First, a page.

We were greeted by Sarah, the manager, who looked down and greeted my child. My guilt in being there subsided after being kindly welcomed. Sarah led us to the 2.5 to 4 years room where my child would likely have started.  She was quick to point out that it is the child’s development rather than age that determines which room they are in.  We cut to the chase and talked fees ($50p/day for 6 hours or $60 full day from 7.30 to 6pm).  Based on appearance and aesthetics alone I wasn’t surprised to hear there was a fairly substantial waiting list of 3 to 6 months.  Families away for up to 3 weeks in a year could receive a 50% discount on fees but needed to continue payment if child was away sick.

While the building was new and modern this room immediately felt homely, warm and welcoming.  The walls were busy and attractively telling us all about the wonderful things the children were creating and learning.  Lots of activities were available with some sofas and books providing a relaxing time out area.  It was a large rectangular room mostly carpeted but with lino at the eating table and at the arts and crafts table.  Both tables were located in good positions towards the doors leading outside.  A variety of furniture included the sofas, drama play props and strong/ glossy chairs and tables with a wooden appearance that added to the homely feel.  A boy approached Sarah to ask for help getting changed and without hesitation she bent down to help him with some laughs and giggles.  We saw a dedicated sleep room and the arts and crafts room which was currently being used for dramatic play and was full of props such as a bed, drawers, etc.  Sarah said they frequently swapped spaces around especially to cater for the children’s current interests.  I could see through the kitchen to the 4 years old room next door that looked much the same - warm, homely and welcoming.  The modern materials helped give a homely appearance, e.g. lino was patterned with attractive looking wooden floorboards.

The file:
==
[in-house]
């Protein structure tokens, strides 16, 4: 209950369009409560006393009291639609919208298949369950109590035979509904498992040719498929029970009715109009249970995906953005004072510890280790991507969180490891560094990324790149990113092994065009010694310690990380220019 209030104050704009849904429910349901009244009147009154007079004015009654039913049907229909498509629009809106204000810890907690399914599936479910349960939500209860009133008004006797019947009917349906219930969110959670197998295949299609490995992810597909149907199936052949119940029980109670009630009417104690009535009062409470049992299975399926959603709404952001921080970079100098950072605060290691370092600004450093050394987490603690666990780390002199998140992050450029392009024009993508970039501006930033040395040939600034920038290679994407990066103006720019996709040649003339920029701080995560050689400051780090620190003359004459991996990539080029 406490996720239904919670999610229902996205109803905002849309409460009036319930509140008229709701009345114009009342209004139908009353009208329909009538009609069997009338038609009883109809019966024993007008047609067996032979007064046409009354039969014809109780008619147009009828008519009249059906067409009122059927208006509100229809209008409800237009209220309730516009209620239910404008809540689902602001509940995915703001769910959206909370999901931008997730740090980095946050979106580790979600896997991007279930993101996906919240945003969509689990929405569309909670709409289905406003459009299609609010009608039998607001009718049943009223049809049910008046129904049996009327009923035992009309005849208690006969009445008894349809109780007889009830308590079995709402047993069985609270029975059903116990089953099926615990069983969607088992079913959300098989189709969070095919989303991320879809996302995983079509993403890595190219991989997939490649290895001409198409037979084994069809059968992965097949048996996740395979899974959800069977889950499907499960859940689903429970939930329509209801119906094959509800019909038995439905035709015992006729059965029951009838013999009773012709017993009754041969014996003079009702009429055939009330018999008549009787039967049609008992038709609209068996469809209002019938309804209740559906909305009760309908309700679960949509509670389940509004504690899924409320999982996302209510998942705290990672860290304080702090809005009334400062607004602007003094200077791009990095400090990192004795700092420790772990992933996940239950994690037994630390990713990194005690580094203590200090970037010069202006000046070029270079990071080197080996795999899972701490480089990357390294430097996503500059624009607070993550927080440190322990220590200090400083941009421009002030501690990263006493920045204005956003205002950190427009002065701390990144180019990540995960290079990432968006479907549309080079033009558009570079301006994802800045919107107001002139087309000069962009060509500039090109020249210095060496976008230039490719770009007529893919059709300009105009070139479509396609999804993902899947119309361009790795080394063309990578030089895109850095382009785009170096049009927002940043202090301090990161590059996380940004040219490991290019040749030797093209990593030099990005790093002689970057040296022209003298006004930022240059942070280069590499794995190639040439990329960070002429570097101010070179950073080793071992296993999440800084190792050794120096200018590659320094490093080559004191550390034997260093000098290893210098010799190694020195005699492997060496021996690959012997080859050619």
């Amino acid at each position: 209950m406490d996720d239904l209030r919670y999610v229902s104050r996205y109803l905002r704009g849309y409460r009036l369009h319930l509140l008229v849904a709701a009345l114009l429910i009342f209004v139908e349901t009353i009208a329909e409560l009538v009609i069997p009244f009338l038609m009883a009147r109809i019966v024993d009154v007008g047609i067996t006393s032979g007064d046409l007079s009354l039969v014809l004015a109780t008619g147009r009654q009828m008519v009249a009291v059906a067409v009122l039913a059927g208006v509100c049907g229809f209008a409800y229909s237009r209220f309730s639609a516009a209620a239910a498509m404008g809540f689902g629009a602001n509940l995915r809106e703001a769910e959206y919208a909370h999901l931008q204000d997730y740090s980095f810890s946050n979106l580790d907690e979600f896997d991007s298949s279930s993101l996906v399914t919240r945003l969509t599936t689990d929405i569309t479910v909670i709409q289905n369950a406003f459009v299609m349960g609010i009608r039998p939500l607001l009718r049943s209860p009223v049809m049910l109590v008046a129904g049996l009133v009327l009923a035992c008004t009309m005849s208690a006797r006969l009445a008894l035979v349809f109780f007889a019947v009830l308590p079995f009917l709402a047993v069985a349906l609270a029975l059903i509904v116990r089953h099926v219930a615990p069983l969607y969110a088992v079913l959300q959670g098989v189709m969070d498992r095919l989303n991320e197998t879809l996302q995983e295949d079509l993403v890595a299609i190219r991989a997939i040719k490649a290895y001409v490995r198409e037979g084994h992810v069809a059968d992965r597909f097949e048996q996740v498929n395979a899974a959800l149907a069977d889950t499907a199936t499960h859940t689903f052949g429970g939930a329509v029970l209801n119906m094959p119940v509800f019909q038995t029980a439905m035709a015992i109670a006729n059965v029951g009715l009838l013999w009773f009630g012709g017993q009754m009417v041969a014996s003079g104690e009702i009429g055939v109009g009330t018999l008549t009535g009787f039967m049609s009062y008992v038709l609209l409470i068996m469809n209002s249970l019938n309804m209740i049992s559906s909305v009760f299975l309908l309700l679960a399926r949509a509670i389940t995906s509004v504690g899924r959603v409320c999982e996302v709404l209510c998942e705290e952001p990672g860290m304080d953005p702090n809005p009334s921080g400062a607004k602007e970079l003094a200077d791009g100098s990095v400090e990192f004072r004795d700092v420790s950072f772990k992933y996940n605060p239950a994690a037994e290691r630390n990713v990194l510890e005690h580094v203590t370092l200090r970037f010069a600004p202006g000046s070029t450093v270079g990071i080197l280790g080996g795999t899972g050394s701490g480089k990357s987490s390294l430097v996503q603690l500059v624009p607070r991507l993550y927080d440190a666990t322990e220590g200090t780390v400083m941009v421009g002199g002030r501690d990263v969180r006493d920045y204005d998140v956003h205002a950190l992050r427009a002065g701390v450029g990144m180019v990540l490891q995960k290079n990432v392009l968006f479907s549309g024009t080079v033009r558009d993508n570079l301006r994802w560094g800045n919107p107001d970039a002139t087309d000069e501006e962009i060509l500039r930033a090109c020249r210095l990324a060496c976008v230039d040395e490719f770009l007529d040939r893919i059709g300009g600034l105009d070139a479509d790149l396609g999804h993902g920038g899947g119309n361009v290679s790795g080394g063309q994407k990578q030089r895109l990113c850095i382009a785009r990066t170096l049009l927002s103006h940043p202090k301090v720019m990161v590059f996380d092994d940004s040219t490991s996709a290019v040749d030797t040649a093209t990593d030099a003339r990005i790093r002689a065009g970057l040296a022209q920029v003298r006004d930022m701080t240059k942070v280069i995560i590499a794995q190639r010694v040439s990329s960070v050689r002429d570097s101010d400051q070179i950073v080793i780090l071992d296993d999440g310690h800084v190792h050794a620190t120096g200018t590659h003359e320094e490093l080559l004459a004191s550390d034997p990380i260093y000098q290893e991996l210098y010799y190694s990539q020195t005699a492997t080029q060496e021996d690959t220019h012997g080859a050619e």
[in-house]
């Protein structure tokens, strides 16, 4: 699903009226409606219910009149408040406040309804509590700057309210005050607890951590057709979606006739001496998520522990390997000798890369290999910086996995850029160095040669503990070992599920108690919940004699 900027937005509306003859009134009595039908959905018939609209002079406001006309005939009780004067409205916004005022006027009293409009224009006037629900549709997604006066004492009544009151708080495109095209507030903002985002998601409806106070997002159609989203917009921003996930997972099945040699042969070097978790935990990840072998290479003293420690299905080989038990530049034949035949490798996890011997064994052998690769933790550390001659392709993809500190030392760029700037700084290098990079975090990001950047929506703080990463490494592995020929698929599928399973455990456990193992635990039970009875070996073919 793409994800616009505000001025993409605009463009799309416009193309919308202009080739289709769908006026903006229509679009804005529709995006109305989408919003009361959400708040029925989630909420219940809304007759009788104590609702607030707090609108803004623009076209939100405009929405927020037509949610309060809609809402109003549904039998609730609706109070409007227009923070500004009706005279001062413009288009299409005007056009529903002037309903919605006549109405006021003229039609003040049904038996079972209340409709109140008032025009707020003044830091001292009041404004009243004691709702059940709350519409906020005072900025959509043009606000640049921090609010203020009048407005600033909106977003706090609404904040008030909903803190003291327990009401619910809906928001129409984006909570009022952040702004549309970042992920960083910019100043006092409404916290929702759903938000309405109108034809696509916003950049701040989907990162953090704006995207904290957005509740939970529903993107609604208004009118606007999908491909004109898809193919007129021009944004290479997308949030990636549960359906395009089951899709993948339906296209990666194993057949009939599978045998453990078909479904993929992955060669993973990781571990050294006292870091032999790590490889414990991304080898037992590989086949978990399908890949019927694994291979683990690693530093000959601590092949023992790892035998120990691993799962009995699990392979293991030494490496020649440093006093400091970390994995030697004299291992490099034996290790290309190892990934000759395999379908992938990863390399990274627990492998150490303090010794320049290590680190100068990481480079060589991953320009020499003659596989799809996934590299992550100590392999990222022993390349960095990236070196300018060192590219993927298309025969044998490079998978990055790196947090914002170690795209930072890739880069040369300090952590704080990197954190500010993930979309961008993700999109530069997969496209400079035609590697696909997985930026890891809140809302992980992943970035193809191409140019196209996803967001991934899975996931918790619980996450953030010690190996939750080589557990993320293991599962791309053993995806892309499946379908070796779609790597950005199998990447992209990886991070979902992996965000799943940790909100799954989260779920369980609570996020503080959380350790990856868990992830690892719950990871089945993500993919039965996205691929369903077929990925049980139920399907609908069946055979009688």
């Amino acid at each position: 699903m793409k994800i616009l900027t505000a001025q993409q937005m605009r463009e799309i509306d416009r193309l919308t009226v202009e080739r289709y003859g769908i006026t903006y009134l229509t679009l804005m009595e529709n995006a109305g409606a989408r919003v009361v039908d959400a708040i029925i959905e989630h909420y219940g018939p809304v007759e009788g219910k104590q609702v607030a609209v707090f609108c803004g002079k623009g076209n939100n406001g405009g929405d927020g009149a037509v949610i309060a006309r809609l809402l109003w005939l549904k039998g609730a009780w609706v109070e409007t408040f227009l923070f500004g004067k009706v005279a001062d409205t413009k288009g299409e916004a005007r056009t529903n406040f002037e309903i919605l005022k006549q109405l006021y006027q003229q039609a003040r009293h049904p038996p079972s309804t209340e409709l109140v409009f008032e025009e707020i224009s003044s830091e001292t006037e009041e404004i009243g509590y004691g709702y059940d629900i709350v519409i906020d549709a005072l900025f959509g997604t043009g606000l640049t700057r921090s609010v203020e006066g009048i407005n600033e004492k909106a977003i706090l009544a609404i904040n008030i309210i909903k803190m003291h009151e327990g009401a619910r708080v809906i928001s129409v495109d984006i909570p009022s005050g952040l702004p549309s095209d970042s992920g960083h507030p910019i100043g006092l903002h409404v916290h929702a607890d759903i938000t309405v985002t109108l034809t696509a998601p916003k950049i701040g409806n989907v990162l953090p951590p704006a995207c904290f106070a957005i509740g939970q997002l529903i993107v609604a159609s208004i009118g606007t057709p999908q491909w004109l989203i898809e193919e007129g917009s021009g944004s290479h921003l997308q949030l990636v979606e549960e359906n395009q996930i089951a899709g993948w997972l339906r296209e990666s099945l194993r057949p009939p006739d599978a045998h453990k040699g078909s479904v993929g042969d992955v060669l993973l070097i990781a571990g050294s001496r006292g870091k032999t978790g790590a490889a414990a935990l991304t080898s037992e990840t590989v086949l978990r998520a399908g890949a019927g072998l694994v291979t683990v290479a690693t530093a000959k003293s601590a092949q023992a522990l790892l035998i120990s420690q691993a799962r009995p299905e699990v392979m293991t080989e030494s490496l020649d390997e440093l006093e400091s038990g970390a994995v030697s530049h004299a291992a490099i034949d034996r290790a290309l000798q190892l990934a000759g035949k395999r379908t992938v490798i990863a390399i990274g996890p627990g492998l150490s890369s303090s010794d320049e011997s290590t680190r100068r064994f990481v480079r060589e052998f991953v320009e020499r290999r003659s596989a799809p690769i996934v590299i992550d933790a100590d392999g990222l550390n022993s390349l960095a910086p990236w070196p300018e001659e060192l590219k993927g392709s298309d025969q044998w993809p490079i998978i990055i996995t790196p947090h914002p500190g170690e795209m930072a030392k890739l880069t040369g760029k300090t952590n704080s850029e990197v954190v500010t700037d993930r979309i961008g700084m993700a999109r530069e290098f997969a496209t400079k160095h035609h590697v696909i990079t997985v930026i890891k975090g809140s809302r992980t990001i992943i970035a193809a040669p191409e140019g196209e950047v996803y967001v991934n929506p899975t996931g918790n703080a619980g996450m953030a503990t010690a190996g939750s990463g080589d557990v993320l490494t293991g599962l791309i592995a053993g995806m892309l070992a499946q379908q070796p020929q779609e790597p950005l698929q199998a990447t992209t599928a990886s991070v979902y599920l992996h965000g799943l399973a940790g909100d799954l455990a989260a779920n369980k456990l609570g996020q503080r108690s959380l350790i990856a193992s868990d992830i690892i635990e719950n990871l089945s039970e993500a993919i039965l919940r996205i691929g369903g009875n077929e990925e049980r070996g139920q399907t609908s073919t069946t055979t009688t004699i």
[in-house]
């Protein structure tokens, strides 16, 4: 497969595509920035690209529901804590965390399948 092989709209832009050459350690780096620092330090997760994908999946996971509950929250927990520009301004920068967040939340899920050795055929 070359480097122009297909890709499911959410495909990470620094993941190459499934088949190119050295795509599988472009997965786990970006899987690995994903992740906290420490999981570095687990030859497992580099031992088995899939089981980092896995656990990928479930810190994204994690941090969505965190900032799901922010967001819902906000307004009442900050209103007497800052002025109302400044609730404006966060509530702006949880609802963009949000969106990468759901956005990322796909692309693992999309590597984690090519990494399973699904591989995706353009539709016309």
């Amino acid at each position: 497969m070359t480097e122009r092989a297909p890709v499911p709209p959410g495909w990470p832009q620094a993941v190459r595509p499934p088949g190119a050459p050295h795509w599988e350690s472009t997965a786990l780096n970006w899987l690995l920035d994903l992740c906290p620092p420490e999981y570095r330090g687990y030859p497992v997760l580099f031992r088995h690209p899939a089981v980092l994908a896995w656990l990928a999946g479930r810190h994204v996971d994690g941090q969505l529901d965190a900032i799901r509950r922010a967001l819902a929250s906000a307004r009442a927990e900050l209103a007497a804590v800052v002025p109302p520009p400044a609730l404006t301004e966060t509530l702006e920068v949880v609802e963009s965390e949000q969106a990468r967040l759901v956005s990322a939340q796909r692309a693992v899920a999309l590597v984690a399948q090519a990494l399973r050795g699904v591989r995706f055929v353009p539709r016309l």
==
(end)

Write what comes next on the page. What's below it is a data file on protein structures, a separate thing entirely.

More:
Now, on to the chickens, yes that is right, we saw four or five chickens freely roaming their little fenced off section living the good life.  Also in there were 3 or 4 raised garden beds. It took a bit of convincing my child to leave the chickens but promises of a sandpit with a waterfall at the far end quickly got us moving.  On the way we saw some good challenging climbing equipment, a slide and a grass mound.  Looking up were masses of plants with their own irrigation system and a wooden path up high had laughing children running along it.  The playground floor was mostly bark, concrete path and a grass mound with a couple of shade sails providing just enough protection.  All the rooms looked out to the same outdoors area enabling opportunity for mixed aged/sibling interaction but also developmentally appropriate spaces, i.e. toddler room and nursery, were well protected.  Large verandas provided good shade enabling the 4 year olds to have their lunch-boxes made from home outside. On other days lunch and rolling morning and afternoon teas are provided by the centre.

We found our way to the sandpit where the waterfall was flowing and flooding the sandpit but a bridge intersecting the sandpit ensured dry sand was always available on the other side.  Within seconds, a child was seizing the opportunity to wet and cool her feet and experimenting with the feeling of wet/sandy shoes and socks. 

It was great to hear Sarah say that there was no such thing as bad weather, just bad clothing.  I did ask later what the rooms were like on horrible wet days.  She repeated the phrase again saying that the children always have a choice to go outside.  While I think this is great and noble I think most children are sensible to choose inside over a Wellington squall.  I got the sense that in such conditions the rooms would get pretty crowded and noisy with 25 or 30 children.  However, the room walls seemed reasonably sound absorbent.